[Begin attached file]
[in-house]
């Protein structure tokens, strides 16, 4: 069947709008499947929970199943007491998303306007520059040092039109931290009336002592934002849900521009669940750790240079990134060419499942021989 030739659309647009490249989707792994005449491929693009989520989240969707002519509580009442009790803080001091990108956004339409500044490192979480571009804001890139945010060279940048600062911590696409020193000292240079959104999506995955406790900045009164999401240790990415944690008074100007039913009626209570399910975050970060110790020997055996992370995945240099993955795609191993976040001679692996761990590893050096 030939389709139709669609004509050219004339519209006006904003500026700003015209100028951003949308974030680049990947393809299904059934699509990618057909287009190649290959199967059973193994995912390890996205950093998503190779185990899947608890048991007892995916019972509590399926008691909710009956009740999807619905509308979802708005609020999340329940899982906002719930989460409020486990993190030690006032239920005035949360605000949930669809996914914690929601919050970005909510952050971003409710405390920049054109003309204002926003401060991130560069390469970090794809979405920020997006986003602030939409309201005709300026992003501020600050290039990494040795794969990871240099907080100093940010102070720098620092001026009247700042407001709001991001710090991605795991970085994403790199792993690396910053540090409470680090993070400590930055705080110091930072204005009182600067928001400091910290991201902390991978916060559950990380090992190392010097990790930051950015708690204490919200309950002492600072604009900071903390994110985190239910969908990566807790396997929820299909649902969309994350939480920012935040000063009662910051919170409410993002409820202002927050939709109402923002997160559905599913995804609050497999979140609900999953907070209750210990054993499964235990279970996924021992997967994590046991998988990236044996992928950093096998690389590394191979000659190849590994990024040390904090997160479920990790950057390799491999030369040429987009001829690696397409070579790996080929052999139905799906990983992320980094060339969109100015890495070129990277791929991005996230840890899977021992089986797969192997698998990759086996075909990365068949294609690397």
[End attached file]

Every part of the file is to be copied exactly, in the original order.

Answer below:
[in-house]
């Protein structure tokens, strides 16, 4: 069947709008499947929970199943007491998303306007520059040092039109931290009336002592934002849900521009669940750790240079990134060419499942021989 030739659309647009490249989707792994005449491929693009989520989240969707002519509580009442009790803080001091990108956004339409500044490192979480571009804001890139945010060279940048600062911590696409020193000292240079959104999506995955406790900045009164999401240790990415944690008074100007039913009626209570399910975050970060110790020997055996992370995945240099993955795609191993976040001679692996761990590893050096 030939389709139709669609004509050219004339519209006006904003500026700003015209100028951003949308974030680049990947393809299904059934699509990618057909287009190649290959199967059973193994995912390890996205950093998503190779185990899947608890048991007892995916019972509590399926008691909710009956009740999807619905509308979802708005609020999340329940899982906002719930989460409020486990993190030690006032239920005035949360605000949930669809996914914690929601919050970005909510952050971003409710405390920049054109003309204002926003401060991130560069390469970090794809979405920020997006986003602030939409309201005709300026992003501020600050290039990494040795794969990871240099907080100093940010102070720098620092001026009247700042407001709001991001710090991605795991970085994403790199792993690396910053540090409470680090993070400590930055705080110091930072204005009182600067928001400091910290991201902390991978916060559950990380090992190392010097990790930051950015708690204490919200309950002492600072604009900071903390994110985190239910969908990566807790396997929820299909649902969309994350939480920012935040000063009662910051919170409410993002409820202002927050939709109402923002997160559905599913995804609050497999979140609900999953907070209750210990054993499964235990279970996924021992997967994590046991998988990236044996992928950093096998690389590394191979000659190849590994990024040390904090997160479920990790950057390799491999030369040429987009001829690696397409070579790996080929052999139905799906990983992320980094060339969109100015890495070129990277791929991005996230840890899977021992089986797969192997698998990759086996075909990365068949294609690397």